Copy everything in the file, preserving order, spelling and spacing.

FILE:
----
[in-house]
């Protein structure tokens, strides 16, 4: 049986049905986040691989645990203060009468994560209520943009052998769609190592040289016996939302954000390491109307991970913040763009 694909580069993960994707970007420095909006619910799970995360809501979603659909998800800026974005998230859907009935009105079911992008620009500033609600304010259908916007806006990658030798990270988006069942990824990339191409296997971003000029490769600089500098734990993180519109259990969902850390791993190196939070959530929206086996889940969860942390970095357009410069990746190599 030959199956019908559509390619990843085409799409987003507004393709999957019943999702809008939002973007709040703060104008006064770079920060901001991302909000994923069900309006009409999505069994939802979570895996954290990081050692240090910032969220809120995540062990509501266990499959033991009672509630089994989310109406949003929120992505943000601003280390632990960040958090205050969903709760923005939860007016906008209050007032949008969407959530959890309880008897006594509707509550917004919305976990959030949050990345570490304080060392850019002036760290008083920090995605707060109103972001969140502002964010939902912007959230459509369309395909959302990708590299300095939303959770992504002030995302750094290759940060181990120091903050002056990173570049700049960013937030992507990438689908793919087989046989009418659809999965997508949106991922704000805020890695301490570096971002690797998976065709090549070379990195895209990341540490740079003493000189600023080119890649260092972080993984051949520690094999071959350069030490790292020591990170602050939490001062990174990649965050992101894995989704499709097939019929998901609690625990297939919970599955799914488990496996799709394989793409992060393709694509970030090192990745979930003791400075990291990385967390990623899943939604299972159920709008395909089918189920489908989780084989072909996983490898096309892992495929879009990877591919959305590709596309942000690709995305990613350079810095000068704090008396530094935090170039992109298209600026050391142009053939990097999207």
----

[in-house]
């Protein structure tokens, strides 16, 4: 049986049905986040691989645990203060009468994560209520943009052998769609190592040289016996939302954000390491109307991970913040763009 694909580069993960994707970007420095909006619910799970995360809501979603659909998800800026974005998230859907009935009105079911992008620009500033609600304010259908916007806006990658030798990270988006069942990824990339191409296997971003000029490769600089500098734990993180519109259990969902850390791993190196939070959530929206086996889940969860942390970095357009410069990746190599 030959199956019908559509390619990843085409799409987003507004393709999957019943999702809008939002973007709040703060104008006064770079920060901001991302909000994923069900309006009409999505069994939802979570895996954290990081050692240090910032969220809120995540062990509501266990499959033991009672509630089994989310109406949003929120992505943000601003280390632990960040958090205050969903709760923005939860007016906008209050007032949008969407959530959890309880008897006594509707509550917004919305976990959030949050990345570490304080060392850019002036760290008083920090995605707060109103972001969140502002964010939902912007959230459509369309395909959302990708590299300095939303959770992504002030995302750094290759940060181990120091903050002056990173570049700049960013937030992507990438689908793919087989046989009418659809999965997508949106991922704000805020890695301490570096971002690797998976065709090549070379990195895209990341540490740079003493000189600023080119890649260092972080993984051949520690094999071959350069030490790292020591990170602050939490001062990174990649965050992101894995989704499709097939019929998901609690625990297939919970599955799914488990496996799709394989793409992060393709694509970030090192990745979930003791400075990291990385967390990623899943939604299972159920709008395909089918189920489908989780084989072909996983490898096309892992495929879009990877591919959305590709596309942000690709995305990613350079810095000068704090008396530094935090170039992109298209600026050391142009053939990097999207």